So yesterday was a tough day.
I was tired. I didn’t feel that great. I had unexpected company. The house was a disaster from Gabe’s birthday party the day before. Our 15 year-old dog followed my every step as I cleaned, panting the entire way. The kids were needier than usual.
Gabe bought $40 worth of in-app purchases. He claimed it was an accident. He had received several i-Tunes cards for his birthday and didn’t realize they had run out. His innocence in the matter was possible. Possible – but not likely. Tough love was necessary to be sure it didn’t happen again.
He also received two remote control cars as gifts. The kids raced them through the kitchen, around the breakfast table and up and down the hallway for hours. Finally, the noise was more than I could take. I asked them to take a break.
“Okay, Momma. But can we please take a bath?” Sydney and Taylor begged.
“No,” I stated firmly. “I just got the house clean, and the last thing I feel like dealing with is a mess in my bathroom.”
They love to take baths in our oversized jacuzzi tub. But they go overboard with the bubbles and the splashing, which soaks the pile of discarded clothing they’ve left behind on the floor. They get clean, while my bathroom gets destroyed.
“We promise we won’t make a mess, Momma. We promise!” they begged.
As they begged, I reconsidered. My nerves were fried, and the thought of them occupied in the tub for the next half-hour sounded appealing.
“Fine. But if you do, I expect my bathroom to look exactly the way you found it,” I warned severely.
“Wooooohooooo!” they celebrated. “Thanks, Momma!”
As they ran off to start the water, I grabbed my computer and headed to my bed. Even though they’re old enough to bathe themselves, I still like to be close by while they’re in the water – just in case.
I appreciated their calm behavior and zoned out online for a little while. I smiled when I heard them giggling together. I was glad I decided to let them take a bath.
All of a sudden, Sydney walked into my bedroom wearing only a towel and a
nervous guilty grin. She held her right hand to the top of her head.
“Sydney! What are you doing?! You’re soaking the carpet! Get back in the bathroom!” I yelled with frustration.
“I can’t, Momma…” she informed me in her extra-high pitched tone. The tone she uses when she knows I’m not going to like what she has to say. “I sort of have a problem…” her voice trailed off as she made an attempt to soften the blow.
I closed my eyes and exhaled deeply. “What?” I asked bravely.
“I have gum in my hair,” she confessed, as she slowly removed her hand from the top of her head.
I gasped in horror when I saw the gigantuous wad of bright red gum glued to and embedded in the roots of her hair.
“Sydney! How did this happen?!” I demanded to know.
“Taylor did it,” she admitted. “We were playing, and she thought it would be funny.” She was not mad at her sister. Instantly I knew this was another Twin Plan gone wrong – a mutually agreed upon game that sounds fun, but never ends well.
“Well it’s not funny, Sydney! What if I have to cut your hair to get it out?? It will look ridiculous!” I scolded her.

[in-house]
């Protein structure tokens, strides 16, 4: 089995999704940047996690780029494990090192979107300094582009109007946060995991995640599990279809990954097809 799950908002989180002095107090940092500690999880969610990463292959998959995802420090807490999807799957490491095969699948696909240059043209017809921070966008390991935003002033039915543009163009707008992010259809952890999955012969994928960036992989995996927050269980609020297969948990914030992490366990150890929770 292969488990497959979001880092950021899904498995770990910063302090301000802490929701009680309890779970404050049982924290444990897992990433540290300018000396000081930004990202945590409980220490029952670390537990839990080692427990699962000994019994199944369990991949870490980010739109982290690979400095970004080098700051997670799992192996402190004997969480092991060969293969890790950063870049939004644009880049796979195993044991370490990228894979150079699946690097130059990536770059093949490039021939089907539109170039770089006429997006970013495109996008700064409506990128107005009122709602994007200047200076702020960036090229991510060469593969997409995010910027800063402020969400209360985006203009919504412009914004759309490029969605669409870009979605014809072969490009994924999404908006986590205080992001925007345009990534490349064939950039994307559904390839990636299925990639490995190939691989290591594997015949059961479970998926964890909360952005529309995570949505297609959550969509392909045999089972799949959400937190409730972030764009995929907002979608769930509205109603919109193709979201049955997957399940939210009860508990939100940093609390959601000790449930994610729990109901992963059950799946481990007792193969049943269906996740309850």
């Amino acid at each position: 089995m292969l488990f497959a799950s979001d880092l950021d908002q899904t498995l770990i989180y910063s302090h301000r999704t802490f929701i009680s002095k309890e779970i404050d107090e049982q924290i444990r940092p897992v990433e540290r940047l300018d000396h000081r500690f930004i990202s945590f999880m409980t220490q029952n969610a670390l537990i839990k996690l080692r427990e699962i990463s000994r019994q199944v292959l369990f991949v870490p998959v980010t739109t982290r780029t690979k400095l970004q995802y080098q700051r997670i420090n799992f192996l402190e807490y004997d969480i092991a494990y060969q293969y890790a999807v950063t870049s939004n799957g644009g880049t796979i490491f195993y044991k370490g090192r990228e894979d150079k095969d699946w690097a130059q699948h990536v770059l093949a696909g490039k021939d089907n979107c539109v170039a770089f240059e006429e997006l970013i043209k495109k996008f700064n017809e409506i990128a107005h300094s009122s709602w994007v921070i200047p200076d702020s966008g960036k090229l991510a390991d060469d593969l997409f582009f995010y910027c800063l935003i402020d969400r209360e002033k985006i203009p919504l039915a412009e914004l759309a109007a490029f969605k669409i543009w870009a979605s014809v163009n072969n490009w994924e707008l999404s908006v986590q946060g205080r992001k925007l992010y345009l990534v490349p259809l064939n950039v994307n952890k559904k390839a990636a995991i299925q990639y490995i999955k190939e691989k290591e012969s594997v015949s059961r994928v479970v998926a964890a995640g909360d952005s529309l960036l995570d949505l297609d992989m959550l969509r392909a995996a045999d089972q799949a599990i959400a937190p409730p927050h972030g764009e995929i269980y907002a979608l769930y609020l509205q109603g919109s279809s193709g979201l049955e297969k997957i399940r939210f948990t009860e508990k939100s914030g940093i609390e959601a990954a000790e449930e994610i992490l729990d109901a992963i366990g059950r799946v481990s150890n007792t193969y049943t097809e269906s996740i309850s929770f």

“I know, Momma. Will you please try to get it out before you cut it?” she asked anxiously.
I wanted to cry. I wanted to go bat-shit crazy. Scream. Holler. RAGE.
I took a deep breath. “Go get the peanut butter and sit at the table,” I commanded her.
“Taylor!” I beckoned through gritted teeth.
“Yes, Momma?” she appeared from behind the corner wrapped in her own towel.
“WHY did you do this?!” I scolded her. “You’re almost 9 years-old! You know better!”
“I don’t know, Momma. I’m sorry. I’ll go to my room,” she conceded easily – which was further proof they had created this disaster together.
As I worked, Sydney was abnormally quiet as she sat underneath me on a chair in the kitchen. “What’s going on inside your head?” I asked her.
“I’m really worried you’re going to have to cut it out. Then I would look horrible for the first day of school,” she said with regret.
“Yes, you would.” I made no attempt to sugar-coat the situation.
“I just keep asking myself, ‘Why me?’ because I don’t know why it happened to me,” she admitted shamefully.
“That’s funny, Sydney,” I said in a tone that was not at all funny. “I keep asking myself the same question.”
“I’m really sorry, Momma,” she apologized with sincerity.
“I am too, Momma,” again Taylor appeared from nowhere. “And I’m sorry for you, Sydney. It was stupid and I’ll never do it again.”
Normally, stupid is not a word I allow to be used in our home. But this was stupid. I said nothing in objection.
Two hours and half a jar of peanut butter later – Sydney was spared from the worst haircut of her life. She never fidgeted, never complained when I pulled, and never said a negative word about her twin sister.
“Thank you for having so much patience, Momma!” she hugged me tightly. “I promise we will never have a Gum War ever again!” she let the cat out of the bag as they ran off together.
“A Gum War???” I spit the question out.
“Don’t worry, Momma!” Taylor consoled me happily, “Sydney got gum in my hair too, but I already got it out!”
I exhaled. I shook my head in defeat. I grabbed a beer to continue to ward off bat-shit crazy as the day drew to a close.
Just then, the phone rang.
“Honey?” It was Craig. “How much do you love me?”
“What do you want?” I snarled, not wanting to know.
“I’m running late. Can you take Gabe to soccer?” asked Craig, the coach of Gabe’s soccer team.
Sure. No problem. Let me just hose the peanut butter off myself and put my unopened beer away.
First, let me take a moment to go bat-shit crazy…